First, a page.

JB: It isn’t just about using the Internet. Youngsters trust their intuition, they know if someone isn’t speaking the truth. They use the right side of their brains, because the computer is a social machine, requiring them to be creative all the time. They understand advertising a lot better than we do. They understand social media a lot better than we do. This generation is also the Maslow-5 generation, because they’re on top of the Maslow pyramid. They’re also all about friendship, and hence they don’t mind if their parents like that brand too.
CI: Would you say the brands mentioned in the book like Tata Docomo, Bindass and Virgin Mobiles are the ones who’ve got it right or are they also on a learning curve?
KA: I’ll give you the Bindass example. We did this serial last year called ‘Meri Toh Lag Gayi Naukri’, which was a sitcom on your first job. To promote the show, which was launching just after the exams got over, we went across colleges during exams and offered kids the chance to get free photocopies just by showing their ID cards. At the bottom of every page was a line ‘Bindass copy kar’. It was a huge hit. Then we had ‘destress agents’ where at the end of every exam when students came out of the hall, we would give them boxes of sweets, saying, “Don’t worry, you’ll get a job.” But when the serial went on air, we stopped the marketing campaign. Jeroen said, “Why did you stop?” He offers pointers of how an innovative idea could have been done better or a good idea wasn’t leveraged for long enough, when you could have actually driven it to a far bigger goal rather than as a tactical promotion.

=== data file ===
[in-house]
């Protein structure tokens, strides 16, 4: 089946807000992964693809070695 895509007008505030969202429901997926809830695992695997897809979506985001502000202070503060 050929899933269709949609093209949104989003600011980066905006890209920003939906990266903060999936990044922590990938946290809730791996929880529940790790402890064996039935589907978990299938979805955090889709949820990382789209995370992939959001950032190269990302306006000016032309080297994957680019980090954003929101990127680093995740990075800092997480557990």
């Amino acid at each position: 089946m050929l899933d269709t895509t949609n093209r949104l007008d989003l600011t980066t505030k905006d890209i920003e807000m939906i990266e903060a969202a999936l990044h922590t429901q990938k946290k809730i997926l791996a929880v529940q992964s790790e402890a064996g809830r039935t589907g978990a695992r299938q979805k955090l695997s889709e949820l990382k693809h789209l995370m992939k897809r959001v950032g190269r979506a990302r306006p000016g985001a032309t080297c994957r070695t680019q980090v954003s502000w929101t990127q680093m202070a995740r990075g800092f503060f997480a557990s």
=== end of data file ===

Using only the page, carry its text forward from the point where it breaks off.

CI: Which brands are getting it right, according to you?
JB: There is a question in that about a brand that does it as a brand (along with the mistakes, because when youngsters love you, they will forgive you). There are a lot of examples of campaigns that work. There is a jeans brand in Turkey called Mavi that is proud to be from Turkey (Turkey used to supply material to other global brands).
KA: It’s essential to establish the difference between getting your campaign right and getting your brand essence right. A campaign is a temporary manifestation of your brand essence. Airtel did a fabulous job with ‘Har ek friend zaroori hota hai’, because they captured something that is very relevant today, which is friendship. What was beautiful is the way they took that and imbued it into everything they did with the brand – their tariff plans, events, and user-generated content strategy.